Bold, eccentric Broadway performer Lisa Madden befuddles her handlers by coming home with a baby she picked up on the street. She wants to keep the baby but has to find a husband to make ... See full summary »
J.B. Ball, a rich financier, gets fed up with his free-spending family. He takes his wife's just-bought (very expensive) sable coat and throws it out the window, it lands on poor ... See full summary »
Oliver Pease gets a dose of courage from his wife Martha and tricks the editor of the paper (where he writes lost pet notices) into assigning him the day's roving question. Martha suggests,... See full summary »
Bold, eccentric Broadway performer Lisa Madden befuddles her handlers by coming home with a baby she picked up on the street. She wants to keep the baby but has to find a husband to make adoption viable. Why not her new obstetrician Dr. McBain? She offers him help with his research on rabbits in exchange for marriage - and he accepts. The marriage of convenience turns into a marriage of real love. When Dr. McBain's ex-wife comes looking for money, Lisa suspects something and leaves New York. However, a serious illness with the baby brings them together again as McBain operates to try and save the baby's life. Written by
Gary Jackson <email@example.com>
Why does she blink all the time? The shy ingénue type? at forty? Preposterous. After a while it gets to be quite annoying. Is that the added touch to round up a dumb character? whatever, it's very difficult to accept Marlene Dietrich in such a disguise.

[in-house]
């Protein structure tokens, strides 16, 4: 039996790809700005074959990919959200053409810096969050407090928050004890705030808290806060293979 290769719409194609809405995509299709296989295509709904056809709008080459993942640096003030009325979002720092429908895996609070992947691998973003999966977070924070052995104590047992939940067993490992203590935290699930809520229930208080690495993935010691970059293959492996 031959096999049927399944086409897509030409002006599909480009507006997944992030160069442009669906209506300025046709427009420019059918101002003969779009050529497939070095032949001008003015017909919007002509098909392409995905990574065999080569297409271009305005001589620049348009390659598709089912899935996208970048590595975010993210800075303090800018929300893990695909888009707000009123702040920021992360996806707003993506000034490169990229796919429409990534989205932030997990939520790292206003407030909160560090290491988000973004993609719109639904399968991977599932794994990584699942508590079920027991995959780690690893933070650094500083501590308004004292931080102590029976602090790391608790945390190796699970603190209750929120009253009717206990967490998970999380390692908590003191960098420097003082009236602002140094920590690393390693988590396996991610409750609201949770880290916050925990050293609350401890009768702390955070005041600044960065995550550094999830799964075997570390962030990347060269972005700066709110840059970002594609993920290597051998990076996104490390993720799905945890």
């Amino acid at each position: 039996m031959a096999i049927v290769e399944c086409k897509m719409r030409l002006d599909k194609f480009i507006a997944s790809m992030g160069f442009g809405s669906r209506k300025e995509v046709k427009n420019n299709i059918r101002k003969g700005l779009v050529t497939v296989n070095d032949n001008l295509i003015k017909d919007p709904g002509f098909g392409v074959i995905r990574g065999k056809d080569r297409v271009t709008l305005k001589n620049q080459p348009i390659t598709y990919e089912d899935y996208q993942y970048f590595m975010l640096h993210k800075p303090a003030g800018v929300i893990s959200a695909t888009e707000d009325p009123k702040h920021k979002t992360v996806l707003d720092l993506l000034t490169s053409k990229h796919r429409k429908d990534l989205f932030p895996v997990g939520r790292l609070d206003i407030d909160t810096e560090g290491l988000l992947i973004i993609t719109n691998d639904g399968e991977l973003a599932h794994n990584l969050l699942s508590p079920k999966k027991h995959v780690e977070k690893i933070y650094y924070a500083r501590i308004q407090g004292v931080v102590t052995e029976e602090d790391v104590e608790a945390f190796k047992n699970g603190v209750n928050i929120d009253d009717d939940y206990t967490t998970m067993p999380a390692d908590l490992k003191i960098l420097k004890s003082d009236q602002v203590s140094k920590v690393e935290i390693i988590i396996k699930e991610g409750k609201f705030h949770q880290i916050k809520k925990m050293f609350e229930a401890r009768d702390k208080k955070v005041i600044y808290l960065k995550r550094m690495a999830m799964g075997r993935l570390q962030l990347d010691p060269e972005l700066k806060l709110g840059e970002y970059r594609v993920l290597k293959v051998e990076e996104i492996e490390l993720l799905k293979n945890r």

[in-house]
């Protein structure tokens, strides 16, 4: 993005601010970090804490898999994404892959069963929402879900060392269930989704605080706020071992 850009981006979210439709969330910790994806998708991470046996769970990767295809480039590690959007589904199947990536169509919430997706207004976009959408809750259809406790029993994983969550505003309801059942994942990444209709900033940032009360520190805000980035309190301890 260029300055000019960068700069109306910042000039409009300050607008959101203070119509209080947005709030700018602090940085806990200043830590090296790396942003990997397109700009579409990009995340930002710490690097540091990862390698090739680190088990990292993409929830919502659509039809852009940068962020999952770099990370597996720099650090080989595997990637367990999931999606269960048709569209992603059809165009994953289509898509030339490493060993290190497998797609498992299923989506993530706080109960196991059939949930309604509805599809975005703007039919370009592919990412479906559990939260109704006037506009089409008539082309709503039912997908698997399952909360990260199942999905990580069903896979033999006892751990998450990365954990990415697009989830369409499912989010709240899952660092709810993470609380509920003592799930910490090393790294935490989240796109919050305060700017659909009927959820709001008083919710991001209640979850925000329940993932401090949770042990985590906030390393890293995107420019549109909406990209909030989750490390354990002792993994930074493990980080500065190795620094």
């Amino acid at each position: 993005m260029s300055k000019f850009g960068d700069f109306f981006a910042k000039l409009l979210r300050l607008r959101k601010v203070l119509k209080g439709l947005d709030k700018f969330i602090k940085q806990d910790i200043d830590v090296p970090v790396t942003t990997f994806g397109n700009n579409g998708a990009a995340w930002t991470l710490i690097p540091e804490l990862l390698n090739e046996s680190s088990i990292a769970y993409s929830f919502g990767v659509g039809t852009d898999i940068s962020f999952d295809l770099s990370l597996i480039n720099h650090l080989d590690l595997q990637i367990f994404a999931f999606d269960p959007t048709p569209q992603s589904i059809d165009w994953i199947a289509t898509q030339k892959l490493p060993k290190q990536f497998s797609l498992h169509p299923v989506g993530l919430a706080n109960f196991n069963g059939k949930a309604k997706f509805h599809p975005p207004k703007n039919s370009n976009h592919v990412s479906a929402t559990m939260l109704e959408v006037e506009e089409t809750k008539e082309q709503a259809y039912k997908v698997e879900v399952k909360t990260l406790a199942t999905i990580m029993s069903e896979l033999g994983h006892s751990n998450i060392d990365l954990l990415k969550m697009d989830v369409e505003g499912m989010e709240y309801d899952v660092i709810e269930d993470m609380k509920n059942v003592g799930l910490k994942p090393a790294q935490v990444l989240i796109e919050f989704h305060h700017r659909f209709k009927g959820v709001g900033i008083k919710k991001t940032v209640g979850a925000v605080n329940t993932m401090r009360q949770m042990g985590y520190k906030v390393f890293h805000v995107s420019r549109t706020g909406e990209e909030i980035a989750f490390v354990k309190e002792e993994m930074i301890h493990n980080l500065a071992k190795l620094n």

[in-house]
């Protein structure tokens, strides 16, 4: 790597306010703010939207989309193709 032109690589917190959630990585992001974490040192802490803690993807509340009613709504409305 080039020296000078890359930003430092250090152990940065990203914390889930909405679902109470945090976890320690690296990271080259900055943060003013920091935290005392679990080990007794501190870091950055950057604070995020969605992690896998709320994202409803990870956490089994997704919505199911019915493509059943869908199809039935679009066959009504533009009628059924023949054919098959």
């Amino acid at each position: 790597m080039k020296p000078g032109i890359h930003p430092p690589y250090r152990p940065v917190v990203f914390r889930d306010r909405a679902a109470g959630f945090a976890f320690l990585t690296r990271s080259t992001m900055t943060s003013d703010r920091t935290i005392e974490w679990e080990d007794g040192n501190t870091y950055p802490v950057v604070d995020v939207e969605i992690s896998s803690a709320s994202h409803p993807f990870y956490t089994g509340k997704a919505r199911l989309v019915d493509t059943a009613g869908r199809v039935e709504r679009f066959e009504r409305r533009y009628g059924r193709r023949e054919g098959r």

She wears huge mink coats, shiny evening gowns (even in her kitchen and in the hospital scene) a la Cher (Yes, I know, Cher came later, but you know what I mean). Even in her more dramatic scenes she grabs that mink coat and doesn't let go, crying and all (It could have been a Carol Burnett sketch).
I can only think that in those years people were extremely naive and took all these unreal props as part of movie life, so removed from their humble, dreary little lives and made it so enchanting to go home after the movie and dream while reading Photoplay or whatever movie magazine was issued back then.
The movie is entertaining to a point but after a while you just want to give it up and go, do something else. All the situations are so outrageously phony that if you pretend to analyze them you'll stop watching this movie after the very first scene is completed.
Froth to the nth degree.
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